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Living in Sync 

01/03/2022 08:37:55 AM


Rabbi Berk

As Jews we have accustomed ourselves to living with, in, and within at least two very different but very similar aspects of life. For example, Jewish Americans live within two cultures (American and Jewish), live with two languages (English and Hebrew…and Yiddish), and live in two calendars: the Gregorian, secular calendar (January, February, and so on,) and the Jewish, Hebrew Calendar (the month of Tishrei in which the High Holy Days fall, the month of Nisan in which Passover occurs, and so forth). It is this calendrical aspect of our Jewish lives which recently stirred my interest.

Because the Hebrew calendar is what is called a ‘lunisolar’ calendar, we thankfully enjoy seasonal holiday synchronization, always observing the High Holy Days in the fall, always celebrating Passover in the spring, and always lighting the Hannukah Menorah in the winter. But... there is rarely more exact synchronization between the two – hence our often-repeated expression of a Jewish holiday coming “early” or “late” this year. And while all that remains true with our secular calendar’s start of 2022, I couldn’t help but be delighted as I noticed something approximating some element of synchrony between the beginning of 2022 and our yearly cycle of Torah Portion readings.

As this calendar year of 2021 ends with the conclusion of December and 2022 begins with the arrival of January, so too are we in the Jewish world also beginning something anew… in Synagogues, Jewish homes, and schools all across the world, Jews will have just begun our weekly reading of the Torah’s second book, the book of Exodus. What might we learn from such an unexpected way of beginning both the secular year as well as a book of the Torah?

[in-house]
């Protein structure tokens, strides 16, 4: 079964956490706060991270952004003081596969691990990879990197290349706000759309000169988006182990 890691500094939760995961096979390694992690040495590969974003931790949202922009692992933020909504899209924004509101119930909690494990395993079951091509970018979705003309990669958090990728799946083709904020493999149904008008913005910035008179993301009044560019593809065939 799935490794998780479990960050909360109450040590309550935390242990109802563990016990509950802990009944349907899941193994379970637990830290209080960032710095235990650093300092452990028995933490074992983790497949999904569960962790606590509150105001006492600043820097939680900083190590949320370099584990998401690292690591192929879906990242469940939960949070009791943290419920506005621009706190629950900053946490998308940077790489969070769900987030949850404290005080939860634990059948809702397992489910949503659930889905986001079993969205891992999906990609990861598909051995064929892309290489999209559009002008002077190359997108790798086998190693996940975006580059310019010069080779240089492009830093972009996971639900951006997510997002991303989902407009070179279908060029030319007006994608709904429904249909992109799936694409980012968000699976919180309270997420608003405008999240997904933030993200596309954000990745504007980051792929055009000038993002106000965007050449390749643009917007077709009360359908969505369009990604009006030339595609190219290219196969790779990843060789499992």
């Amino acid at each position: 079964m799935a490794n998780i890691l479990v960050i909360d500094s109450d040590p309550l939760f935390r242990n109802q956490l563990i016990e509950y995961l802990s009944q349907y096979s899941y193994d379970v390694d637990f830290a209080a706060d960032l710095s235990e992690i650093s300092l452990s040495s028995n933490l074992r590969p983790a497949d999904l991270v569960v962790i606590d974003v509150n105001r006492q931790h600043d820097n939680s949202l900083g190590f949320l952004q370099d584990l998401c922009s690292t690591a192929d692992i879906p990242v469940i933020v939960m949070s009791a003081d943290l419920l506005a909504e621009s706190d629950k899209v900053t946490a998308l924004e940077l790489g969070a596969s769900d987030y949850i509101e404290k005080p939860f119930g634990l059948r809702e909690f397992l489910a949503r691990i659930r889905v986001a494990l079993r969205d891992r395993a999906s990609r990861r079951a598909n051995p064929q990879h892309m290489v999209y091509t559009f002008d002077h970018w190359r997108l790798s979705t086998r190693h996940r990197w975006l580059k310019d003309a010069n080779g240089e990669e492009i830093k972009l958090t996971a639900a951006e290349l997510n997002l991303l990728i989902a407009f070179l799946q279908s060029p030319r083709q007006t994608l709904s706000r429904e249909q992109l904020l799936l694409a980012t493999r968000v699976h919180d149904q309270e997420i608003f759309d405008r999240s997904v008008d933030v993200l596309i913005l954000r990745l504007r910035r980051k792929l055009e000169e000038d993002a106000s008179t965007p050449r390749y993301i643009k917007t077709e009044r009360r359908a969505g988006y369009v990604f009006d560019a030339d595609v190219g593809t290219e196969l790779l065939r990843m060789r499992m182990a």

Just as Exodus retells the seminal account of God inspiring, instructing, and empowering Moses to lead his fellow Hebrew People out of Egyptian slavery toward both freedom to worship the one God and to bring into being the establishment of a new people with and within their own land, the Land of Israel. So too might we consider the beginning of a new secular year to be an especially auspicious opportunity to bravely go forth to new horizons, leaving behind all that restricts us, all that keeps us from evolving into who we so desperately want and need to be become: better versions of ourselves.

As we begin living the year 2022 and studying the Book of Exodus, let us embrace this fortuitous calendrical coincidence and stir ourselves out of complacency, leaving 2021 and all that should stay behind us, while courageously venturing on our own personal Exodus toward a more promising and rewarding future. Let us do just that.Update this content.

Wed, May 22 2024 14 Iyyar 5784